More in the core of Europe, Moody's downgrades the UK from AAA to Aa1. Main criteria are the high debt / GDP ratio and the (in)ability to absorb shocks to the economy such as major financial crisis. To create incentives for banks to invest in the real economy, the UK central bank thinks about introducing negative interest for bank deposits with the central bank.
Worrying news comes also from the U.S.: The FED announces “fears of not being able to pay interest on banks' deposits”.
Cyprus, Cyprus, and again Cyprus.
The European bailout for Cyprus includes first a 6.75 % levy on deposits below 100,000 € and 9.9 % levy on deposits beyond 100,000 €. Some people warn about the risk of bank runs and the insecurity of deposits in Europe. Cyprus wants to renegotiate bailout terms and banks stay closed in the country.
The next bail-out terms amount to 10 bn Euro. Funds of the European Stability Mechanism shall not be mobilized. These terms are again rejected by Cyprus which calls Russia for help. Russia is willing to invest in Cypriot banks, but only on commercially viable terms. Cyprus' banks remain closed.
Next, Cyprus proposes to tax only deposits beyond 100,000 € and to break up its banks in good banks (deposits below 100,000 €) and bad banks (deposits beyond 100,000 €). This proposal is, in essence, adopted in the 10 BEUR bail-out that is agreed by the end of the month. Laiki bank will be closed and its deposits over 100,000 will be put in a bad bank. Bank of Cyprus' deposits beyond 100,000 € will also be frozen. Other banks not affected by the bail-out.
After the Cyprus bail-out and its negative signs for safety of bank deposits in Europe, shares of European banks loose heavily.
News from other Southern European countries are also bad: Greece misses revenue targets, namely due to tax evasion. Later in the month FMI, EU, and ECB teams leave Greece because they cannot agree on government budget reductions with the country. France announces officially that it will not meet its 3 % budget deficit target promised to the European Union and probably report a 3.7 % budget deficit for 2013.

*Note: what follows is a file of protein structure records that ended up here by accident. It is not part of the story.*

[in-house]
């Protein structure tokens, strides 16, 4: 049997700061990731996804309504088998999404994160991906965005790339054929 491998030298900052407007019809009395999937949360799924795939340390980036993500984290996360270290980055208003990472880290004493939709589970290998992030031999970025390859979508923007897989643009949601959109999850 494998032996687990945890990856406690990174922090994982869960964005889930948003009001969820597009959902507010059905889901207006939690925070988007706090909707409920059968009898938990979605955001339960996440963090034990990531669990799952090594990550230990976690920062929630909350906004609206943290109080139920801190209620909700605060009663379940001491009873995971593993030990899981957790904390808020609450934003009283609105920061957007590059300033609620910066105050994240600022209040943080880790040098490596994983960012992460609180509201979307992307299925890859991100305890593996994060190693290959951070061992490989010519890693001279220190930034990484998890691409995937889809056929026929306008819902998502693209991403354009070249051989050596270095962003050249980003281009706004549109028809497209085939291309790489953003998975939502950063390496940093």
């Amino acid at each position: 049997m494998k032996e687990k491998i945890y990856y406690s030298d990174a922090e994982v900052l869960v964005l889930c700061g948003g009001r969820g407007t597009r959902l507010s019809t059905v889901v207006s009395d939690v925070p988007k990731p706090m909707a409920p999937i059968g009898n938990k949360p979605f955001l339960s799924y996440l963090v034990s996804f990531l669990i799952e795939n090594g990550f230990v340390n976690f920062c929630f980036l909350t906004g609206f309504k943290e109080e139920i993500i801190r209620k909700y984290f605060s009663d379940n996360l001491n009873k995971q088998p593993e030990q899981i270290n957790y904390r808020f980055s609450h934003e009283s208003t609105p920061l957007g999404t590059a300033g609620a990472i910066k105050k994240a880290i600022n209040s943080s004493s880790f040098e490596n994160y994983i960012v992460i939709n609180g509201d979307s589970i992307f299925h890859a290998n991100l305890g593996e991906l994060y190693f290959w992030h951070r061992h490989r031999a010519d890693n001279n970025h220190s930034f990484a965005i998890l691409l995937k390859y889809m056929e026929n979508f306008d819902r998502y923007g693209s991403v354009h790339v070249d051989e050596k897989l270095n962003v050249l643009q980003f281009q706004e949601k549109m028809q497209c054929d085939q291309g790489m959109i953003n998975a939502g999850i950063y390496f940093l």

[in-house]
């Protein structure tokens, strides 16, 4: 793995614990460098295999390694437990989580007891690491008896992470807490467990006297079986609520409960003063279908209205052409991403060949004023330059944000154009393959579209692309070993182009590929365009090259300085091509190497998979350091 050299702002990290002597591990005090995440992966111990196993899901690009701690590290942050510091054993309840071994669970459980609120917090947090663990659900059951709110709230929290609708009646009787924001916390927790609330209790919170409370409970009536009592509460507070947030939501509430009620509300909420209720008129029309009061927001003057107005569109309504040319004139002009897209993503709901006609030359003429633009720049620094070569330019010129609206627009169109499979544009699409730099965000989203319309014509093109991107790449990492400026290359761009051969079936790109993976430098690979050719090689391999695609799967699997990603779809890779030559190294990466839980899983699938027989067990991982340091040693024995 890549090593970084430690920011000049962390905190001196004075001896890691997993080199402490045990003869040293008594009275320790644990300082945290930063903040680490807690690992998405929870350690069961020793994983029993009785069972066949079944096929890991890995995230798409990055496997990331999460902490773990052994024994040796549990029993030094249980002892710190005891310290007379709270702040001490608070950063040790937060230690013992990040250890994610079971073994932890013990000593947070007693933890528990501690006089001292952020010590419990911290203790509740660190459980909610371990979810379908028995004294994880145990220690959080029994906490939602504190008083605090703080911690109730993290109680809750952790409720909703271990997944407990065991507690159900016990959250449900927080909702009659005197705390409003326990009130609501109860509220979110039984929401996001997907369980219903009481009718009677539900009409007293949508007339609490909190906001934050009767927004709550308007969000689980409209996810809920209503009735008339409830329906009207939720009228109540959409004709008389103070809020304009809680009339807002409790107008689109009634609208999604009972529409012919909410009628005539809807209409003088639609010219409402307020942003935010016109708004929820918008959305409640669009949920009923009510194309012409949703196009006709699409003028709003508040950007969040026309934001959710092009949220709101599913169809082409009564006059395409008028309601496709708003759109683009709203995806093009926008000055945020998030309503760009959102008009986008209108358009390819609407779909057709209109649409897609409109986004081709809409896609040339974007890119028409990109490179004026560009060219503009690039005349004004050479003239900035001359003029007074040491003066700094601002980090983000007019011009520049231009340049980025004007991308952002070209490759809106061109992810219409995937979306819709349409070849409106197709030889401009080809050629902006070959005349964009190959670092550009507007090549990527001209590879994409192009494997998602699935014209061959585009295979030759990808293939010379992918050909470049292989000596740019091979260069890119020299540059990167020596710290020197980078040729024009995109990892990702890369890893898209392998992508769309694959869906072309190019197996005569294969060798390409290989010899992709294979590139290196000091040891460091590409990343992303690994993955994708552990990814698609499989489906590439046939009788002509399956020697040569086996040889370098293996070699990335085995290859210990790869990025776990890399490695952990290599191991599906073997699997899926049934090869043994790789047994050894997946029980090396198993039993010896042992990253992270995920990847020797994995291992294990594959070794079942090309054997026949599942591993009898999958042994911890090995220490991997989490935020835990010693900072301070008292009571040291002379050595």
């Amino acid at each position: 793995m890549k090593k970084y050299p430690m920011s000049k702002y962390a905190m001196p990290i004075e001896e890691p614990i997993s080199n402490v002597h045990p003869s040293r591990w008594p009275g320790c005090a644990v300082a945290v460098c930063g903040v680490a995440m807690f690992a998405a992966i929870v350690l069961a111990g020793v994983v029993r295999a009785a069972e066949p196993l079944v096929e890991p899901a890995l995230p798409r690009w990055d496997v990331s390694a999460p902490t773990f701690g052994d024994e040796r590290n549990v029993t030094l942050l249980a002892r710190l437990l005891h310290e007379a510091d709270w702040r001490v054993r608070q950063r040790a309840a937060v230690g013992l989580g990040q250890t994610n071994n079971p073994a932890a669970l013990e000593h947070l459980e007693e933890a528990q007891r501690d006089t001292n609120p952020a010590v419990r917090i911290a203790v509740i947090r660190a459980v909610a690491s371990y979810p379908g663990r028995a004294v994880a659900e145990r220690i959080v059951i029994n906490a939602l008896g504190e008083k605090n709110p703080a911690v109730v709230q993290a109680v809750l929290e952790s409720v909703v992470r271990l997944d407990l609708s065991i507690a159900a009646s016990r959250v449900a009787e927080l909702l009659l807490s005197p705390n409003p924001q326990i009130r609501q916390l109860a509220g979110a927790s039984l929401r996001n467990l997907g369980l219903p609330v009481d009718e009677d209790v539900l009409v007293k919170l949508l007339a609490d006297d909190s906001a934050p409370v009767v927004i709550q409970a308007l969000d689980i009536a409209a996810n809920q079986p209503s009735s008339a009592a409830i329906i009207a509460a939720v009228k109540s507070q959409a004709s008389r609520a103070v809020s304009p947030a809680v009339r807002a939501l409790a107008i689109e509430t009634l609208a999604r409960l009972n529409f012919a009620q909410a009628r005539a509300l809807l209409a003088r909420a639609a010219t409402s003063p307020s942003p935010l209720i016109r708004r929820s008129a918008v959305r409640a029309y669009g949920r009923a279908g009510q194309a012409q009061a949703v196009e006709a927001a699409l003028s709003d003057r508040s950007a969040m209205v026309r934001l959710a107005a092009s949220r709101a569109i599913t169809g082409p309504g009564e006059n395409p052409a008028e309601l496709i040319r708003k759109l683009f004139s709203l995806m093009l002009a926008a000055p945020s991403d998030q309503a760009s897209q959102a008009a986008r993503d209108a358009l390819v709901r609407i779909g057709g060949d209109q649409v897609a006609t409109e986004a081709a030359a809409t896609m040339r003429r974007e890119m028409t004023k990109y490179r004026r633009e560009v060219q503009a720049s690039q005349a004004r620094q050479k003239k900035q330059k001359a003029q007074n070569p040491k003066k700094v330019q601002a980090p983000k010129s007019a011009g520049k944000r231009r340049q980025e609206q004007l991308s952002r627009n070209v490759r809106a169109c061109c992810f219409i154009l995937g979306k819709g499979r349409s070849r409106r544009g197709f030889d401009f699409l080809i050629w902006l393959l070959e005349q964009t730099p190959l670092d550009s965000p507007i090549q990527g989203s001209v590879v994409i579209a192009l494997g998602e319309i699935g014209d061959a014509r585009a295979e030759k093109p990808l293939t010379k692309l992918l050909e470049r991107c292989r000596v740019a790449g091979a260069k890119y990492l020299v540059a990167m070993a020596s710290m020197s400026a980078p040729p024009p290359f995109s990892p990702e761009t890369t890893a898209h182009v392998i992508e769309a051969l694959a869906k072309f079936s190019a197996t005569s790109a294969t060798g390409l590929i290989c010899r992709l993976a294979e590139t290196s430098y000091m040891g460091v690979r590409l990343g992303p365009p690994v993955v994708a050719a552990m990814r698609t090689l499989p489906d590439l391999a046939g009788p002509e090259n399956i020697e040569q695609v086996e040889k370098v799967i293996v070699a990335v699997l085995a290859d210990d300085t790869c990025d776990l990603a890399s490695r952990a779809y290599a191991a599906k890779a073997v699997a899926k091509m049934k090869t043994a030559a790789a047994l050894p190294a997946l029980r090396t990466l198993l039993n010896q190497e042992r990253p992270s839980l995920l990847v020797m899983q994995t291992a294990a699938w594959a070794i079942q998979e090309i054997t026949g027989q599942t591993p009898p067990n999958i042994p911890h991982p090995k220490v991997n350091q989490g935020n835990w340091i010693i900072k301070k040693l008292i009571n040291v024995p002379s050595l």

Germany prepares a balanced budget. The Polish government wants to organize a referendum on joining the Euro despite currently 62 % of the population being against joining the Euro.
Outside Europe, China and Brazil enter intro a 30 bn USD currency swap agreement to ensure the import / export relationship independent from financial markets' conditions. The Swap represents eight months of exports from Brazil to China and ten months of exports from China to Brazil. Finally, Japan's Central bank governer Kuroda warns that the country's debt level (245 % on GDP) in not sustainable.
London banks are thinking about suing the European Union for fixing bonus caps. In the U.S. stress tests for banks have a positive outcome. RBS has a bad month of March: Mervyn King recommends a simple break up of the bank because no private investor is interested to buy the bank as a whole. Barclays' CEO Antony Jenkins talks about cutting costs and bringing staff from 140,000 to 100,000 over the next 10 years. Commerzbank is likely to sell its Eurohypo real estate business in the UK to private equity investors.
In banking litigation, Citi agrees on a 730 MUSD sub-prime settlement with investors and Deutsche Bank reveals 600 MEUR extra legal provisions for mortgage-related litigation in the US. Later in the month, Deutsche adds another 500 MEUR provision for future settlements in the LIBOR rates setting scandal.